I want to thank Doris Vroom from Winefields for the exciting tasting she organised this month, a welcome intermezzo. The Latour 1983 was impressive, in the first place. Fiery, as someone described it. I won't dive into my tasting notes here, but it was great to discover.

The most interesting aspect of this tasting for me was that weaker vintages should not be neglected. We were all surprised by a smokey and lean La Lagune 1991, a seductive La Fleur Pétrus 1992, and a pleasant Lynch Bages 1993.

Jadot's Musigny 1994 that I drank a few days later was good but it didn't have the (expected?) wow-factor. The wine that did have that factor was the Champagne Georges Laval Brut Nature (organic since 1971) which for me renders the essence of Champagne. No make-up, just great purity.

This just got a short what-did-I-drink-this-month posting, and that is it for now.

Thank you to all of you who follow this blog, and hope to see and you again in 2011.

Sunday, November 1, 2009

Exploring fine wines at Christie's

Today Jane Anson twittered about Emma Thompson's wine cellar. So I read that in her dream cellar the Meursaults from Arnaud Ente would not be missing. Quite an unequivocal statement.

Yes, I import Ente's wines, since last summer, in The Netherlands. In England Ente is imported by Berry Bros. & Rudd and the wine is better known there; here I still have to do some missionary work, and a publication like this is... supportive.

Another interesting article I came across was retweeted by Amy Atwood: about the relativeness of wild yeasts. There's much to do about using wild yeasts or industrial yeasts, and this Los Angeles Times article at least puts things a bit in perspective.

Any personal adventures this week? Yes, I attended a lovely dinner organised by Christie's Amsterdam. This weekend a big private collection was brought under the hammer, and Friday some lucky dogs were invited to sample about 50 wines from this interesting collection.

In my previous posting I wrote about Anne Gros, and Friday the - simple - red Burgundy 2002 was one of the wines to taste. A good vintage, but still I was surprised by the sheer energy of this wine. Pure, lenient, healthy and balanced, and strikingly youthful. Towards the end of the evening I went back to this wine (definitely not the eye catcher of the evening), and shared it with my neighbour. Her plan was to bid on this wine, with the idea to split the lot between the two of us. At the time of writing this I don't know yet if I will be the new owner of some 2002's and 2005's (part of the same lot).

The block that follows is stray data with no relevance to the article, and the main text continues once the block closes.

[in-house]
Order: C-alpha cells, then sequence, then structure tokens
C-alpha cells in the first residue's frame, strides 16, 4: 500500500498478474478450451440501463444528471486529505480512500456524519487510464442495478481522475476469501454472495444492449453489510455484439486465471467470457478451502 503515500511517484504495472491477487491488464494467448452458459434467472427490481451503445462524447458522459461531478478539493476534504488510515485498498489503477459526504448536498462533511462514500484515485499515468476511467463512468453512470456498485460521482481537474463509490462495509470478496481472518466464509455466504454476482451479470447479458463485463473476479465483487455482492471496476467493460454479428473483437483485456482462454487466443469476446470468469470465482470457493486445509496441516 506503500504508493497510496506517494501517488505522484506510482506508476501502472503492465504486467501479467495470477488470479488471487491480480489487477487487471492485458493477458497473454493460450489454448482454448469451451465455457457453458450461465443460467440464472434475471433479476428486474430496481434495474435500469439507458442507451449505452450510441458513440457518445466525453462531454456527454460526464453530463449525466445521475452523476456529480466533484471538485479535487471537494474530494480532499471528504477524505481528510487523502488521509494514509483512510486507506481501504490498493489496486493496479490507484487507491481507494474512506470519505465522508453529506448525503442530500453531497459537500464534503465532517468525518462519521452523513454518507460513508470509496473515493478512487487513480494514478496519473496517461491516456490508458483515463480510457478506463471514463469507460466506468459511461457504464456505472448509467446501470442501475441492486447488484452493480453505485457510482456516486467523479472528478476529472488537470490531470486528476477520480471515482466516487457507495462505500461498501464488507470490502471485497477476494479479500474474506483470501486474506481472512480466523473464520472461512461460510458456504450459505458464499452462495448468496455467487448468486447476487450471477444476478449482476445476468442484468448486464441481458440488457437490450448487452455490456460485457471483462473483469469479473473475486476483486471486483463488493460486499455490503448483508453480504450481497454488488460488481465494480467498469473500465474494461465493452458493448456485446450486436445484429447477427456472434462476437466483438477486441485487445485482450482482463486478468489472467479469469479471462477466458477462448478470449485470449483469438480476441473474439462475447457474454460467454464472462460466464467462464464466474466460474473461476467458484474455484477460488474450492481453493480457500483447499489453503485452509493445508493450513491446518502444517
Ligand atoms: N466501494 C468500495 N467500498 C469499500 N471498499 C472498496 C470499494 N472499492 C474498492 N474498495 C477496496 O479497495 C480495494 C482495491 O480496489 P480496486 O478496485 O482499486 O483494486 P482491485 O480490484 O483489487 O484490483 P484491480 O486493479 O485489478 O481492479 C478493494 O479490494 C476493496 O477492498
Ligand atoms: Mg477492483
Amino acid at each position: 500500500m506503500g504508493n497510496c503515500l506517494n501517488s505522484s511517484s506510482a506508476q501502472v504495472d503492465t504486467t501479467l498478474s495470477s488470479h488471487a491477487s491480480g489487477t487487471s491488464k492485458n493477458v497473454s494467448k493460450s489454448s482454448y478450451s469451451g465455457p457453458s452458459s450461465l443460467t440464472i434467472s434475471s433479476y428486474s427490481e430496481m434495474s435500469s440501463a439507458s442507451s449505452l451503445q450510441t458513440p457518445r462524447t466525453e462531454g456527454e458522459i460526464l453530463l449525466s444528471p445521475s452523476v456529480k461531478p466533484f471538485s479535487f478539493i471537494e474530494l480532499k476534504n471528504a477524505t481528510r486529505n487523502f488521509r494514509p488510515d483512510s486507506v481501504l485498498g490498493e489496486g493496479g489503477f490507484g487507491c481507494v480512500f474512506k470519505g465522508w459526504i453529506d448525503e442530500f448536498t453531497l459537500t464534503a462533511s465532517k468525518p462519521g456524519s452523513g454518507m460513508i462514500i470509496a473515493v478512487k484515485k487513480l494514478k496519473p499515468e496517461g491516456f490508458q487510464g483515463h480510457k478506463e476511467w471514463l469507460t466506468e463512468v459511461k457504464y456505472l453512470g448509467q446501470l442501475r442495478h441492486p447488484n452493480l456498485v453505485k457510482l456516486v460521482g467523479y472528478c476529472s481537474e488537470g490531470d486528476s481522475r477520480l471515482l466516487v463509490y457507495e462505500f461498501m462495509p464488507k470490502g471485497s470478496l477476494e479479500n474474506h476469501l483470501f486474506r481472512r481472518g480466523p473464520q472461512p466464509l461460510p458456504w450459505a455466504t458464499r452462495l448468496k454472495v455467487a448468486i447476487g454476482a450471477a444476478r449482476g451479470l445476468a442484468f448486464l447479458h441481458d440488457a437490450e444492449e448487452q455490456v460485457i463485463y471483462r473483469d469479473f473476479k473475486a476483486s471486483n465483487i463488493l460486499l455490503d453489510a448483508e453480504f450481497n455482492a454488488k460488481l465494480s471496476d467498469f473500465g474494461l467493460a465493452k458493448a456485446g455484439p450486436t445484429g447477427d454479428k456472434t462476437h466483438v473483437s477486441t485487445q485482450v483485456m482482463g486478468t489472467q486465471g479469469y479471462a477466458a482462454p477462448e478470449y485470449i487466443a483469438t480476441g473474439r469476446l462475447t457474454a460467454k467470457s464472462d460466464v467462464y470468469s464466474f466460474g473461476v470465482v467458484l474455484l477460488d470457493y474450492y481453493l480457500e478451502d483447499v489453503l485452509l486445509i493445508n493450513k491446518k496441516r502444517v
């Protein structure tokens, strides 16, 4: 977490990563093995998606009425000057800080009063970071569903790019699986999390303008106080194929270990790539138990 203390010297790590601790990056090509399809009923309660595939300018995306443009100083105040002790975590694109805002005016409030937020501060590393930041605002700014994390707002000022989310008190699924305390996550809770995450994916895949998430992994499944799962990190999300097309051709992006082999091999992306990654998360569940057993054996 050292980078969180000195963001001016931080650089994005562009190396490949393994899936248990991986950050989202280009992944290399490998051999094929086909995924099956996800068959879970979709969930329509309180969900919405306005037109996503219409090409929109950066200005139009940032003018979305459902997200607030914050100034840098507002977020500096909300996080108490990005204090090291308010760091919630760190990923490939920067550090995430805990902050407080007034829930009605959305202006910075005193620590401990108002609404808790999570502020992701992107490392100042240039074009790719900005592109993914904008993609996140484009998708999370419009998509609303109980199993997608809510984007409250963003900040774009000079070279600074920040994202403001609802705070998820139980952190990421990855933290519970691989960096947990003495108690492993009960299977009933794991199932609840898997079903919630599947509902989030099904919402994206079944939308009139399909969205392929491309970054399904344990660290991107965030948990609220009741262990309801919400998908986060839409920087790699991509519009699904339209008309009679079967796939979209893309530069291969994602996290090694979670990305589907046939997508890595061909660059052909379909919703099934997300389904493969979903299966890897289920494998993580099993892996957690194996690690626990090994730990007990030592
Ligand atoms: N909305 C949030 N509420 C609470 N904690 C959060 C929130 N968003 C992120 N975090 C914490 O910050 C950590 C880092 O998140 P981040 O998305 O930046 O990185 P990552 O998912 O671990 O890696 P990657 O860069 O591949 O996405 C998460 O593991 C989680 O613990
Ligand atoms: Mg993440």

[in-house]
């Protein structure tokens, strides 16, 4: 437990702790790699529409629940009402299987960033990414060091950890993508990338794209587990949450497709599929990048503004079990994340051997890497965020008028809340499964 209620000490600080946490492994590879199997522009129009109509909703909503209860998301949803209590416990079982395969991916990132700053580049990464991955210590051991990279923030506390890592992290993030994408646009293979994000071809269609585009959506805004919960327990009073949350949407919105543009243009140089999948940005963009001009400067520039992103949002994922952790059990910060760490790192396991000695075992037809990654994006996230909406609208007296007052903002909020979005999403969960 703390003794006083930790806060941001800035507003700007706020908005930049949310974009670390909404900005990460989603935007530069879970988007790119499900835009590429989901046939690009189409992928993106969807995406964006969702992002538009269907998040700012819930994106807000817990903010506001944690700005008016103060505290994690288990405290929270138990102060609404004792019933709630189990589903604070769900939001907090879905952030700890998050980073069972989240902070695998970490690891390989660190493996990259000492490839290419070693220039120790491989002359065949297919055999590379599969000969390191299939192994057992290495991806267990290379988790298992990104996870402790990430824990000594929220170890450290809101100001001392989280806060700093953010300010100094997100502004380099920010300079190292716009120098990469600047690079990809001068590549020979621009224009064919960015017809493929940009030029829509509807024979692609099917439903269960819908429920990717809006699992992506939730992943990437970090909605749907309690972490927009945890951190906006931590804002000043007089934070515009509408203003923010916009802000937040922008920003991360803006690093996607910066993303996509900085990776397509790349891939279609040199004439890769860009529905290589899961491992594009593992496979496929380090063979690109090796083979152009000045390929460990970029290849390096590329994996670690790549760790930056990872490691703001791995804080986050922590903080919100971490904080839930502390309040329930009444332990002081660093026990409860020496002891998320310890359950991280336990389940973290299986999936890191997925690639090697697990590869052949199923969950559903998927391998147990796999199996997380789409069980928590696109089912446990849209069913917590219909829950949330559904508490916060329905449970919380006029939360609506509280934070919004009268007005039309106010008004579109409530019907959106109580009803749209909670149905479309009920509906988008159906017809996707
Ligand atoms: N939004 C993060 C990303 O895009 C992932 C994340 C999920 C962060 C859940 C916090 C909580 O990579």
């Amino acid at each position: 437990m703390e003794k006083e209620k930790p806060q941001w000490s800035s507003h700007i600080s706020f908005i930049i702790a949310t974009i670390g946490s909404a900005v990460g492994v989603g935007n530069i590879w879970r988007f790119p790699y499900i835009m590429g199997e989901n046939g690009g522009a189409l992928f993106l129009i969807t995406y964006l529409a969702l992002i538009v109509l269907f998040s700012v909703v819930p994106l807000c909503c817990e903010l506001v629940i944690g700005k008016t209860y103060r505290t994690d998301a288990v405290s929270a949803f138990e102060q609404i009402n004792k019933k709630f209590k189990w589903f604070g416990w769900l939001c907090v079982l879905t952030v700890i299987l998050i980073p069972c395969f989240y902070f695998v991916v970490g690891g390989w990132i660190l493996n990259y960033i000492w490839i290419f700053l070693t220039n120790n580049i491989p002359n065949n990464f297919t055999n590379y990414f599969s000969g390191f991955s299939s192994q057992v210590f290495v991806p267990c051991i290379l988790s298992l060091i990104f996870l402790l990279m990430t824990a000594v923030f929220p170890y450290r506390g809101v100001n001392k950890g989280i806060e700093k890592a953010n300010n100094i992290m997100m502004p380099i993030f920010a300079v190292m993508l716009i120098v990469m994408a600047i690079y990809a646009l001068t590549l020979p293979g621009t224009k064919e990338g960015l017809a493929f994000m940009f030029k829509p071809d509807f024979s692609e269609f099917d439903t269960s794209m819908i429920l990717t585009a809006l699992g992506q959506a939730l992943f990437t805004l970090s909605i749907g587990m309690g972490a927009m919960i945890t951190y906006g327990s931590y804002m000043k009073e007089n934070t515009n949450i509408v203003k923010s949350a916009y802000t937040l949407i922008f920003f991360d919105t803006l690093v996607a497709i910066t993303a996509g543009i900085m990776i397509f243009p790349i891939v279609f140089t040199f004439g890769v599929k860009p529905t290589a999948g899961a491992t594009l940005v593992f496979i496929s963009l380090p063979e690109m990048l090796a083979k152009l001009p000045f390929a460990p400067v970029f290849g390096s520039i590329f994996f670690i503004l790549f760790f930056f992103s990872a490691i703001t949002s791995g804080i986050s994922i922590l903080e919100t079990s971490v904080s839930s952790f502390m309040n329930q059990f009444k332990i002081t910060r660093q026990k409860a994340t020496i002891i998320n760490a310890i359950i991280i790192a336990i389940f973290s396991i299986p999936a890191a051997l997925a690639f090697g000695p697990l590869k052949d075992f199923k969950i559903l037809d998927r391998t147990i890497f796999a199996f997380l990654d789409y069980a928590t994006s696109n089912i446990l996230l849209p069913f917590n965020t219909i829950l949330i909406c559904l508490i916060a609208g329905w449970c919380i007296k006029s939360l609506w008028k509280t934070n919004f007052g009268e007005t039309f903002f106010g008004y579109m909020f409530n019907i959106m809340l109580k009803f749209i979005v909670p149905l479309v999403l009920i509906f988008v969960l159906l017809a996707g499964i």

The most lovely wines that I tasted were the Buisson Renard 2005 from Dagueneau (intense, perfumed, soft, open), the Puligny-Montrachet 1er cru "Les Champs Canet" 2004 from Carillon (velvety, well-balanced, elegant, a modest beauty) and the Corton-Charlemagne 1992 from Bonneau de Martray (vital, convincing, sesame seed, just very beautiful).

Interesting were some older red Bordeaux's, especially two 1978's: the autumnal La Lagune (a little awkward also, and tannic) and the Haut-Bailly. I just consulted Michael Broadbent's Vintage Wine and his only one 1978 Haut-Bailly (in 2001) wasn't very good. He wonders: "Just the bottle?" and perhaps that might have been the case. What I tasted was an open, rather quiet, harmonious and friendly old Bordeaux. Not impressive, but not bad either.

Anyway, I was very happy to be there. And gosh, I hope my neighbour has won those lovely Anne Gros bottles...